During the process of RNA splicing, some protein factors are responsible for making the exons closer, and the exons are ready to covalently join to each other. Some protein complexes, such as NTC, are responsible for activating the molecular mechanisms and catalyzing splicing reaction. And other protein complexes, such as NTR, are responsible for degradation and making the protein factors able to rejoin in the splicing cycle.
At the beginning, no one knew about the existence and the functions of these protein complexes, NTC and NTR, and these protein factors, Cwc22, Cwc24, Cwc25, Yju2 and so on, until Dr. Cheng’s research team broke down the process of RNA splicing step by step through biochemical experiments, and finally discovered “the team of editors” participating in the reaction.
In natural conditions, mistakes are very likely to occur during the splicing process in organisms. For example, when all the splicing protein factors are bound on gene segments of RNA, which results in a lack of protein factors responsible for splicing new RNA segments, it will cause negative effect on cells. We can imagine the situation as making movies, when the team of editors are all stuck in the same film production project and the efforts are in vain, the editing schedule of new films afterwards will be affected and delayed.
RNA Splicing Research Is to Be Continued…
The research requires the research team to repeat the experiment many times for confirmation and meticulously monitor the change of experimental product; moreover, the cause of the change needs to be speculated with imagination. Although it takes much time and effort, Dr. Cheng thinks that the experiment process should be placed on a firm footing for reliable results. The research team sometimes encountered seemingly insurmountable obstacles, but the most exciting part of the research was to solve those problems after having thought about them for a long time!
There are lots of genetic diseases related to RNA splicing. However, we need to have a comprehensive grasp on the mechanism of RNA splicing pathway first if we want to explore new medical possibilities for corresponding genetic diseases. A cheerful news in the end of 2016 was that US Food and Drug Administration (FDA) had approved a medication for Spinal Muscular Atrophy (SMA). The medicine is able to modify and meditate the RNA splicing abnormalities of motor neuron protein. Dr. Cheng mentioned that the foreign research team had unrelentingly studied the molecular mechanism and medical treatment for more than twenty years, and had developed new drugs in cooperation with biotechnological companies and pharmaceutical companies.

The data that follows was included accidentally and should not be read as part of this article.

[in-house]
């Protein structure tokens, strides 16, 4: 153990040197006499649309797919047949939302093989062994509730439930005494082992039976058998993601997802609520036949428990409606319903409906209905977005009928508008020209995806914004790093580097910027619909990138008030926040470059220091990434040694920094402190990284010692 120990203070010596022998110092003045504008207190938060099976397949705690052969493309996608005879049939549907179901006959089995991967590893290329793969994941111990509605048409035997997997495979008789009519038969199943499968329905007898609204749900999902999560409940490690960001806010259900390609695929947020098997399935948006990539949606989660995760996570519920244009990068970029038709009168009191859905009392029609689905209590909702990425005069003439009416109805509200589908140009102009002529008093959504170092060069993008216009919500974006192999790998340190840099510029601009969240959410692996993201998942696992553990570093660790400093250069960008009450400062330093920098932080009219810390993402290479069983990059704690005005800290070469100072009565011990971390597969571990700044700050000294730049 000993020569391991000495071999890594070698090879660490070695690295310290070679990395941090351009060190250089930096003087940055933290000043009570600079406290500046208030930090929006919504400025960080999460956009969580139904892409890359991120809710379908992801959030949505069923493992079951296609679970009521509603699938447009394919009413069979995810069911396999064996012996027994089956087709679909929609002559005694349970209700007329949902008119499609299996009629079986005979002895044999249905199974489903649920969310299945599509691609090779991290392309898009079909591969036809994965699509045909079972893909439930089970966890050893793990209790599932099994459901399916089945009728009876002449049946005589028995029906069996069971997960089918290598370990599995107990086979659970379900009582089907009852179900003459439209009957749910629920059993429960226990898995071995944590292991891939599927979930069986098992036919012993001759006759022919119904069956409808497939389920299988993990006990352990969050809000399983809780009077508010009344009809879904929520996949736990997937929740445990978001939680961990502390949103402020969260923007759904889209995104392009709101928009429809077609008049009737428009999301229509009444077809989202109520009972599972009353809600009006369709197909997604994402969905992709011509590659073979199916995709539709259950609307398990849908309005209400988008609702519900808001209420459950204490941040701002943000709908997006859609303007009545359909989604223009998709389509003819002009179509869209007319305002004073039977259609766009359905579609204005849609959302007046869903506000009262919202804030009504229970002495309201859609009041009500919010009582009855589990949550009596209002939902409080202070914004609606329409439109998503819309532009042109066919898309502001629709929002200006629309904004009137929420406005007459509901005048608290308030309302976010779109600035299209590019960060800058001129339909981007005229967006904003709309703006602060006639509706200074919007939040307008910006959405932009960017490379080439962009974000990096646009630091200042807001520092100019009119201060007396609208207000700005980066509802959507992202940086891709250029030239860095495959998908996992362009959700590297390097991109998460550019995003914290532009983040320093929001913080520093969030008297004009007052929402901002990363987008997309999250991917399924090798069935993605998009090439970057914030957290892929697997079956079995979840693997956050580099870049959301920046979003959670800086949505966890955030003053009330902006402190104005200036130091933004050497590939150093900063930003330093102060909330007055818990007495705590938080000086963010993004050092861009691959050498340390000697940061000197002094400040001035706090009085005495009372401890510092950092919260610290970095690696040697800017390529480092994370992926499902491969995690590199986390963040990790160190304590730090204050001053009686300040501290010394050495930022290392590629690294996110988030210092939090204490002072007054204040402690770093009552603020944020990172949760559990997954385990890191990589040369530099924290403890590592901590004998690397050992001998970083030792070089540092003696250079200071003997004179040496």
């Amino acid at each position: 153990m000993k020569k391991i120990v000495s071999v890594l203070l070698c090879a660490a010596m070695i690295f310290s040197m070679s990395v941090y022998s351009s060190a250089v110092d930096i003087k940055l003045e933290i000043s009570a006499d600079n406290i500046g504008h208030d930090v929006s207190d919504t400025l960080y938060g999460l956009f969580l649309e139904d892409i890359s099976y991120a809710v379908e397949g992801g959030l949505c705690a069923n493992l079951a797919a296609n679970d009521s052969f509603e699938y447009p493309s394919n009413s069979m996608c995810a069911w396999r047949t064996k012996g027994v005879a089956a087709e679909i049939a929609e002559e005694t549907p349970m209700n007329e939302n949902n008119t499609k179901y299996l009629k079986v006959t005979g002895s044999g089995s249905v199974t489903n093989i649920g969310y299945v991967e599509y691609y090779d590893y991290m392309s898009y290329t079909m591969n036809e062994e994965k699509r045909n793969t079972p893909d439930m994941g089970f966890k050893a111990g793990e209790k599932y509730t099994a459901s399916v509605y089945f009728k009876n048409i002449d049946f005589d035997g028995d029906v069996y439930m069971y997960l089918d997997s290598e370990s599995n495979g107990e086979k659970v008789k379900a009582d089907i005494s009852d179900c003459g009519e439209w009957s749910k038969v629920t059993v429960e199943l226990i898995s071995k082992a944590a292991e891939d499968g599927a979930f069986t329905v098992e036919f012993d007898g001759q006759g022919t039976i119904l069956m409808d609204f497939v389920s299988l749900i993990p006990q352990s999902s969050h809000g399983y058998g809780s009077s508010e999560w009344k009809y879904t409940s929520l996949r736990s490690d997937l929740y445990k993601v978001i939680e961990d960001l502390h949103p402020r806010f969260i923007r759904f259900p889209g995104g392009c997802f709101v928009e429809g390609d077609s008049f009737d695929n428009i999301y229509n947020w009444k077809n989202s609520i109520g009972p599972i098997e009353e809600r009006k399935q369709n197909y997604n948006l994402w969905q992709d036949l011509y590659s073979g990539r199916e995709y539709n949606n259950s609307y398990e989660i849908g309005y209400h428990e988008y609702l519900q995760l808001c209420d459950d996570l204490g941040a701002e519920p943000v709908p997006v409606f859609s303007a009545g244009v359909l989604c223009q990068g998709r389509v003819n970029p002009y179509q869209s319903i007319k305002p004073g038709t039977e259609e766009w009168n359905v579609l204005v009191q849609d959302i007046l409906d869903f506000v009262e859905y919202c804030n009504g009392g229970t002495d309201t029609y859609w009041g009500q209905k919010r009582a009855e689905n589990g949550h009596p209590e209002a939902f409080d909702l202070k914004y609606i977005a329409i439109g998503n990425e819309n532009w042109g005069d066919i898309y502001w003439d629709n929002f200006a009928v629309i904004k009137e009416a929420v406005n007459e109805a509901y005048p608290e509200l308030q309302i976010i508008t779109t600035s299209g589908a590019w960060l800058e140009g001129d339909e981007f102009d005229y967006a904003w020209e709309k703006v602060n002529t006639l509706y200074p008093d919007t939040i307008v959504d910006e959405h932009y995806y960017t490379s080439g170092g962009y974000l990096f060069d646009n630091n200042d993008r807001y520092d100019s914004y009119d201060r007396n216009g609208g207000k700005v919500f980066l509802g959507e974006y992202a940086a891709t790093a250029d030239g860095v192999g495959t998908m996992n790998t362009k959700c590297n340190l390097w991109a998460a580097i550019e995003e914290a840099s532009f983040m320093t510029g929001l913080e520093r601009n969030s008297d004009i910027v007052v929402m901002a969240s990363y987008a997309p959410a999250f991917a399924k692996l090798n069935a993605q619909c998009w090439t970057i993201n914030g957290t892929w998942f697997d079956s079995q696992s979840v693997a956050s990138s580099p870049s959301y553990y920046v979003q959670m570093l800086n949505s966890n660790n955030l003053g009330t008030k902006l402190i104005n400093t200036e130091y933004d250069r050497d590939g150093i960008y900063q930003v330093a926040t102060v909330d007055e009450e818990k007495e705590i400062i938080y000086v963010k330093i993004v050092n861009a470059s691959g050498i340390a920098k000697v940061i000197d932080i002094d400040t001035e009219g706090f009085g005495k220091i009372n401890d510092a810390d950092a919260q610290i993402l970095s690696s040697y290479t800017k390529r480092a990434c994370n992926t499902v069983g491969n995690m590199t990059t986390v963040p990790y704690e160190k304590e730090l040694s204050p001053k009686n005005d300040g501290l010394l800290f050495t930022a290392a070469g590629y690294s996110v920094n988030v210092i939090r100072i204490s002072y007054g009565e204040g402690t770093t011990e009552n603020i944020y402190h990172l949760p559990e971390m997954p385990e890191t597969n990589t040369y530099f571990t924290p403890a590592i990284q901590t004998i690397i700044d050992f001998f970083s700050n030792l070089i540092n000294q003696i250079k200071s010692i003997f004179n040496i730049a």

Apart from being inspired by the success of the research of Spinal Muscular Atrophy (SMA) medication over the world, another promising light is shining on the future development of RNA splicing research.
In the past, we could only “speculate” the pathway of RNA splicing through biochemical experiments. In recent years, because of the considerable advance of cryo-electron microscopy (cryo-EM), which can analyze the complex structure of splicing complexes and show the intricate structure of spliceosome in different splicing phases. The cryo-electron microscopy directly shows us the process of RNA splicing and proves scientists’ speculation from the previous experiments. The progress makes the researchers very excited since it was considered difficult to analyze the structure of spliceosome due to its complication and dynamic.
“Many founding researchers in this field are all even older than eighty years old. They cannot believe that they are able to witness these structures. They are very excited!” Dr. Cheng said with anticipation in her eyes.
Although now we have more knowledge about RNA splicing, there are a lot more out there to be learned. That’s why we continue to work on in this field.
RNA splicing occurs in our bodies at the moment. A large number of discoveries in the field of RNA splicing have been made, but there are a lot more needed to be explored. The more we learn about spliceosome, the better opportunity we have to deal with the diseases resulting from the defect of RNA splicing.
|◎ Article translated from 我們體內竟然住著剪接師！鄭淑珍的 RNA 剪接研究 http://research.sinica.edu.tw/pre-mrna-splicing-cheng-soo-chen/
◎ The website of Dr. Soo-Chen Cheng http://www.imb.sinica.edu.tw/~mbscc/index_c.html
◎ Chan, S.-P., Kao, D.-I., Tsai, W.-Y. and Cheng, S.-C. (2003) The Prp19p-associated complex in spliceosome activation. Science 302, 279-282.
◎ Tsai, R.-T., Fu, R.-H., Yeh, F.-L., Tseng, C.-K., Lin, Y.-C., Huang, Y.-h. and Cheng, S.-C. (2005) Spliceosome disassembly catalyzed by Prp43 and its associated components Ntr1 and Ntr2. Genes Dev. 19, 2991-3003.
◎ Tseng, C.-K. and Cheng, S.-C. (2008) Both catalytic steps of nuclear pre-mRNA splicing are reversible. Science 320, 1782-1784.
◎ Liu, H.-L. and Cheng, S.-C. (2012) The interaction of Prp2 with a defined region of the intron is required for the first splicing reaction. Mol. Cell. Biol. 32, 5056-5066.
◎ Liang, W.-W. and Cheng, S.-C. (2015) A novel mechanism for Prp5 in prespliceosome formation and proofreading the branch site sequence. Genes Dev. 29, 81-93.
◎ Wu, N.-Y., Chung, C.-S. and Cheng, S.-C. (2017) Roles of Cwc24 in the first catalytic step and fidelity in 5’ splice site selection. Mol. Cell. Biol. 37, e00580-16.
Editor: Ting-Hsien Lin
Art editor: Yu-Chen Chang
Translator: Man-Shu Huang